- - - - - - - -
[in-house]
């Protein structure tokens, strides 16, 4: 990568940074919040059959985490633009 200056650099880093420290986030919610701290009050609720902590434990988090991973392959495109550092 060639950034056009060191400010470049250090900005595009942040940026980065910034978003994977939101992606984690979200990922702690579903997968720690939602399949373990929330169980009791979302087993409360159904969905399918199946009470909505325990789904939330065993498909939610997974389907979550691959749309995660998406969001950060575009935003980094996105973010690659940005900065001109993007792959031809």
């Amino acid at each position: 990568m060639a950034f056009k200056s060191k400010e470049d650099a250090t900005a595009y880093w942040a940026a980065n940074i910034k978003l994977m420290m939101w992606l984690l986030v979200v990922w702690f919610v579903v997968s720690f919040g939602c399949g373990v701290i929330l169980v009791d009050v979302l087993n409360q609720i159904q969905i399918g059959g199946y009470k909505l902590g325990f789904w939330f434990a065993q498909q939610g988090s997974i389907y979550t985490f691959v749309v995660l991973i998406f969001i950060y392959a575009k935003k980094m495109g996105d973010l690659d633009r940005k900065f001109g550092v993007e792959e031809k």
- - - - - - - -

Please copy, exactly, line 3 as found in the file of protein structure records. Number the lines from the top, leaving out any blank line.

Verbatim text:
């Amino acid at each position: 990568m060639a950034f056009k200056s060191k400010e470049d650099a250090t900005a595009y880093w942040a940026a980065n940074i910034k978003l994977m420290m939101w992606l984690l986030v979200v990922w702690f919610v579903v997968s720690f919040g939602c399949g373990v701290i929330l169980v009791d009050v979302l087993n409360q609720i159904q969905i399918g059959g199946y009470k909505l902590g325990f789904w939330f434990a065993q498909q939610g988090s997974i389907y979550t985490f691959v749309v995660l991973i998406f969001i950060y392959a575009k935003k980094m495109g996105d973010l690659d633009r940005k900065f001109g550092v993007e792959e031809k």